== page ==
Steens Mountain Wilderness Trail (and ODT alternate) Work in Little Blitzen Gorge

Fremont National Recreation Trail (and ODT) Work for National Public Lands Day

I also joined the Oregon Timber Trail (a long-distance bike route in Oregon that has been developing about the same time as the Oregon Desert Trail) for two trail work projects in the Fremont-Winema National Forest on sections that diverge from ODT route in the area.

Oh, and did some hiking and scouting for trails in the Malheur National Wildlife Refuge.

It’s pretty rewarding to be able to put these hours into improving our trails. I may not have hiked as much as I would have liked (is anything less than 1,000 miles on a long trail a year satisfying? not really), but doing so much trail work comes pretty close.



When I began to develop the Oregon Desert Trail, one of the important tasks I started to undertake was to connect with some of the private land owners who had parcels on or near the route. While the ODT is primarily on public land, I wanted the people living near it to know who these homeless-hippy types were that they might encounter in the middle of the desert.

County data shows where the private land is, and when I found my favorite app, GaiaGPS, offered a private land layer, I discovered I could easily research who owned what along the route.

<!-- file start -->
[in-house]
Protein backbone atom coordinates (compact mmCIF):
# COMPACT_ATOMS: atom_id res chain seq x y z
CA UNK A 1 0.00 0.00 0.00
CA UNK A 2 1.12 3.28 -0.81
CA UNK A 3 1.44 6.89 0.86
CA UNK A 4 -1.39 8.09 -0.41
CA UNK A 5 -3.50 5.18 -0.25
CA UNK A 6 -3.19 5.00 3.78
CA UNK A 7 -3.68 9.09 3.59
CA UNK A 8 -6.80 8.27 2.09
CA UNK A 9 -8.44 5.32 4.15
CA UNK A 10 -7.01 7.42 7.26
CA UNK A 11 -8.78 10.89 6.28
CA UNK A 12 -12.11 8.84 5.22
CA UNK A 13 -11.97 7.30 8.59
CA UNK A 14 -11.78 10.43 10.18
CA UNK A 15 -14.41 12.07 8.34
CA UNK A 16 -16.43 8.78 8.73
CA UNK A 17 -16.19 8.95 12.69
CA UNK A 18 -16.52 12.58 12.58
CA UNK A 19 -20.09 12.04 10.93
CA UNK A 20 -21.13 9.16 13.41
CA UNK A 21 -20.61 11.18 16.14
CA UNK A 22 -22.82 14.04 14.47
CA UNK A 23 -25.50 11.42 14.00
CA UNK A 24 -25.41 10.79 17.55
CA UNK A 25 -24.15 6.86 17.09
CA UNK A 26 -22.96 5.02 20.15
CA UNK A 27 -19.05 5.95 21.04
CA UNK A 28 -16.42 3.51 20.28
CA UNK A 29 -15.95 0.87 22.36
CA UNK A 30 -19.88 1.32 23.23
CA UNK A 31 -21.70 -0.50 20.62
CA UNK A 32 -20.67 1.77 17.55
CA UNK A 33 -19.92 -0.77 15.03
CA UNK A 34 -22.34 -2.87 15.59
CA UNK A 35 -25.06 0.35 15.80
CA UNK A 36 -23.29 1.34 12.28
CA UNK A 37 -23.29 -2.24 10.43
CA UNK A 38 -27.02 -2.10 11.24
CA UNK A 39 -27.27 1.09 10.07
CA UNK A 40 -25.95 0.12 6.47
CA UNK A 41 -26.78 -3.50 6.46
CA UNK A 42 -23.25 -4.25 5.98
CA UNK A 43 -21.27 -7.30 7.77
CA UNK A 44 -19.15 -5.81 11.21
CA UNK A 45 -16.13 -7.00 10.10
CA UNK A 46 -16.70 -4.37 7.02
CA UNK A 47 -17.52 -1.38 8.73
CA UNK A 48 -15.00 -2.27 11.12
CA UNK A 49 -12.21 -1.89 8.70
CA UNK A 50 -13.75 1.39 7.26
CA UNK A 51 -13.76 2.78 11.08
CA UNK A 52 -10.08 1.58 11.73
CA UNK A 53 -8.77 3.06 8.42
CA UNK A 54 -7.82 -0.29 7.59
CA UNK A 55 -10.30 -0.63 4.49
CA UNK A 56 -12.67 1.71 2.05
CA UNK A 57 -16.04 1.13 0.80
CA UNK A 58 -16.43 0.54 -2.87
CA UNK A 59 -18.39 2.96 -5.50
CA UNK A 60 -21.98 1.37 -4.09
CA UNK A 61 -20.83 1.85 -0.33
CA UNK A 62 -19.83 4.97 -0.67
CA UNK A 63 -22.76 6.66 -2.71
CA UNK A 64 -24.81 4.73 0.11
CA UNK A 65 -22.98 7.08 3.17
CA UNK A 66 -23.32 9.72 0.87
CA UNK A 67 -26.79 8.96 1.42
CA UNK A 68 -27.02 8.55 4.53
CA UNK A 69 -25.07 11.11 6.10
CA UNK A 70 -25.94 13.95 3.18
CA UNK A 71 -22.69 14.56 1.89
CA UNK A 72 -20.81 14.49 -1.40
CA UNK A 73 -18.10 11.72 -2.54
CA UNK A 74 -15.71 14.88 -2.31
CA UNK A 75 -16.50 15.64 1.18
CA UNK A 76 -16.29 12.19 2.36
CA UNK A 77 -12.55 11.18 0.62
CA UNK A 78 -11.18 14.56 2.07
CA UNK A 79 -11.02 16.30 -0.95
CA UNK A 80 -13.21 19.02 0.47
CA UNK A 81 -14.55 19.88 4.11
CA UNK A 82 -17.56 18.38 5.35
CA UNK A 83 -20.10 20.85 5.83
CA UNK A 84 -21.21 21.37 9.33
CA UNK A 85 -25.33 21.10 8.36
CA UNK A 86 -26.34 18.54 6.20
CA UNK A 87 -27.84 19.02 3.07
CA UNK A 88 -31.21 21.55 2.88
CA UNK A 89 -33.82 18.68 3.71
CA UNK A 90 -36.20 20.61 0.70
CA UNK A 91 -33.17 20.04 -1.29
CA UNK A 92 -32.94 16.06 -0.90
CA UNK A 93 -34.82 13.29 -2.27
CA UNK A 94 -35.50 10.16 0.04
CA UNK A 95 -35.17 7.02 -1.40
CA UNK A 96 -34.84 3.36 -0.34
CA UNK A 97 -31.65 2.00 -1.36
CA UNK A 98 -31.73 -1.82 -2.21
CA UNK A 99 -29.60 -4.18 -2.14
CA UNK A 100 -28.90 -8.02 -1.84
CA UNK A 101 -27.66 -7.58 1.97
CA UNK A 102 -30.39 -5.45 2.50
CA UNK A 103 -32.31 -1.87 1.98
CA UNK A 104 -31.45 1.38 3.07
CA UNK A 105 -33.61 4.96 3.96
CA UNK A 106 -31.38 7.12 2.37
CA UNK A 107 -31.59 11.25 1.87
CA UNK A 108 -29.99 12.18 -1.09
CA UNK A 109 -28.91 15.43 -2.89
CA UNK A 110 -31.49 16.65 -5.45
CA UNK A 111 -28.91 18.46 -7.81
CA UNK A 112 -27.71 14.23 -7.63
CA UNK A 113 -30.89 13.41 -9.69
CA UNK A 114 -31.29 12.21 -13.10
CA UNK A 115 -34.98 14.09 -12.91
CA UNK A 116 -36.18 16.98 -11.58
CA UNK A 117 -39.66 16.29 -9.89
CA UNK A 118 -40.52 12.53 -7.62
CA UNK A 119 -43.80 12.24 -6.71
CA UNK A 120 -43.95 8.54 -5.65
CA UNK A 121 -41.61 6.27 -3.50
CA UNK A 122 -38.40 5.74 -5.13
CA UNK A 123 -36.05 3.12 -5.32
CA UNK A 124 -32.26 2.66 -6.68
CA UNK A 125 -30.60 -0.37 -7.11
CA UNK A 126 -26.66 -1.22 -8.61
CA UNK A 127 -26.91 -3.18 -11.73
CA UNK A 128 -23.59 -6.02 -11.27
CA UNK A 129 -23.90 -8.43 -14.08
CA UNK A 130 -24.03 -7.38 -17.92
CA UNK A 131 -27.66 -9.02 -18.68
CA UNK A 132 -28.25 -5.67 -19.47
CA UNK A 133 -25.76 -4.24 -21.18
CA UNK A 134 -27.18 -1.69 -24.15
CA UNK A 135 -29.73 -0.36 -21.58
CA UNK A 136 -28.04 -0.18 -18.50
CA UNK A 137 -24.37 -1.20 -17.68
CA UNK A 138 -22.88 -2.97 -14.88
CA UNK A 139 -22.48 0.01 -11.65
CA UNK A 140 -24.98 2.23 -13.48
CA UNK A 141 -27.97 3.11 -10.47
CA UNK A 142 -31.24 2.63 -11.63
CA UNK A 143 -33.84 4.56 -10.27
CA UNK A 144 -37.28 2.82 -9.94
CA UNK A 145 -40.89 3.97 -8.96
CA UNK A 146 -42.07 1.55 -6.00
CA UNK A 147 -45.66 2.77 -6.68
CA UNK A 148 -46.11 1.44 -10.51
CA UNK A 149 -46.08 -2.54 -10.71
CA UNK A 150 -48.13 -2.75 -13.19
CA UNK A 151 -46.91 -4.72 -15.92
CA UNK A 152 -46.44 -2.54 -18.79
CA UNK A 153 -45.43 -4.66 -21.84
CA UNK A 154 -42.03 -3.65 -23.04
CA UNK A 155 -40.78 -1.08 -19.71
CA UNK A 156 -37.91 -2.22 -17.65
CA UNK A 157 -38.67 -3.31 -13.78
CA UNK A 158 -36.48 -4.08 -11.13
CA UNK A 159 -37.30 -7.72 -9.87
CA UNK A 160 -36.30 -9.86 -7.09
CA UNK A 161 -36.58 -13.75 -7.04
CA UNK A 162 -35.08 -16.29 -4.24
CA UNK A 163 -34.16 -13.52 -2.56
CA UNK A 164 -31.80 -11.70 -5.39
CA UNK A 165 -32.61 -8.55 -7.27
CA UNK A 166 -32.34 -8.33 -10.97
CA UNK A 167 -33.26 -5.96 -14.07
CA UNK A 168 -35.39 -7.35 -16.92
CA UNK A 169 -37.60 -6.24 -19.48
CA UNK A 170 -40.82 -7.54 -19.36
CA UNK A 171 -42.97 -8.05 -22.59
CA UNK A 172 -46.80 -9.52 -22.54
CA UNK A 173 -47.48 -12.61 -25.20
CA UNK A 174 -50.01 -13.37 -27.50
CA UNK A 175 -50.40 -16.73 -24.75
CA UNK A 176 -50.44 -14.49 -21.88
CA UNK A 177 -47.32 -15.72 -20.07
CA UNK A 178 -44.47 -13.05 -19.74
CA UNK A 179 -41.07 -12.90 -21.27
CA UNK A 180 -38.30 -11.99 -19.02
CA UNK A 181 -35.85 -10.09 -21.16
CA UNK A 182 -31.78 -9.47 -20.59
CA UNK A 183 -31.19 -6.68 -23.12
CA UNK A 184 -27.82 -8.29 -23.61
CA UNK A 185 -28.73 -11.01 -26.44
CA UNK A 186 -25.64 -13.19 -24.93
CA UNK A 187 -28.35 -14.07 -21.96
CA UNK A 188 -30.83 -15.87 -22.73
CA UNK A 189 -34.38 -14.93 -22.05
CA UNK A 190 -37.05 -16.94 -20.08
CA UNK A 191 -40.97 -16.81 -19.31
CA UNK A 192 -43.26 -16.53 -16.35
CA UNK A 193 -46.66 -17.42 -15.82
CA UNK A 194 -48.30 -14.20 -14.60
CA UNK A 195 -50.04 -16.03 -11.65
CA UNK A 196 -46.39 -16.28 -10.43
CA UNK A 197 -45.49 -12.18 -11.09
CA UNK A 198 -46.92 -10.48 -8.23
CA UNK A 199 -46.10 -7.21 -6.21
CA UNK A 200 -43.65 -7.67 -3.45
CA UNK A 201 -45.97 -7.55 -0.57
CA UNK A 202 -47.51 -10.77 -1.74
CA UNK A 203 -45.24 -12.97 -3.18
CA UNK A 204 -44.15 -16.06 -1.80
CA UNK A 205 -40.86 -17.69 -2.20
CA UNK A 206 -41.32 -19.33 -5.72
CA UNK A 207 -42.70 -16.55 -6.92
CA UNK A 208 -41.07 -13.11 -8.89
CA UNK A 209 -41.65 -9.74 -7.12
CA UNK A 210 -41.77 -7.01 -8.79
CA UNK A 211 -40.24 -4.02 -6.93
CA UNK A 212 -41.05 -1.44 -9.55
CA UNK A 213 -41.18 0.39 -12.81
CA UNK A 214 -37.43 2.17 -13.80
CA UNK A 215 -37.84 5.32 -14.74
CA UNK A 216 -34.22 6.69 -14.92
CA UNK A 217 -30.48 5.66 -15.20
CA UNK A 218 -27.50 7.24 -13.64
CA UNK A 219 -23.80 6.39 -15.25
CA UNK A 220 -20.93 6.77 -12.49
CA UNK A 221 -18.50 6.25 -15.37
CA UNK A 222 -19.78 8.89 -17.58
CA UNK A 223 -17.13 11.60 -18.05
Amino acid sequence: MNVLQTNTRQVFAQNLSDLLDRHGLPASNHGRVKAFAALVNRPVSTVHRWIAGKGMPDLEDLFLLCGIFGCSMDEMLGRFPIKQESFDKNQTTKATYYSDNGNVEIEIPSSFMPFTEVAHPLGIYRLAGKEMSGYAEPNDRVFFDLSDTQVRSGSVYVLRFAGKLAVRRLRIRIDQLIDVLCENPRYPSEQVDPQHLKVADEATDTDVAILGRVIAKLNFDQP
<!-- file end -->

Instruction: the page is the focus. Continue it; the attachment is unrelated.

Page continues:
Most of the 200-miles of the ODT in the Owyhee Canyonlands region is public land, but I discovered a few small pieces of private in there. When I was researching one particular plot in the West Little Owyhee River near the main confluence of the river, I discovered the owner, David Rumsey, was a big-time map collector. So big in fact, that he had a map library at Stanford University named after him. Wow. I contacted David to give him an update on what I was doing with the ODT, and he responded…offering that hikers were welcome to pass through his land to access the river, and even camp there if they needed. (Note: I’ve been finding a lot of generous land owners along the route who offer hikers access to important resources like water and camping on their private land)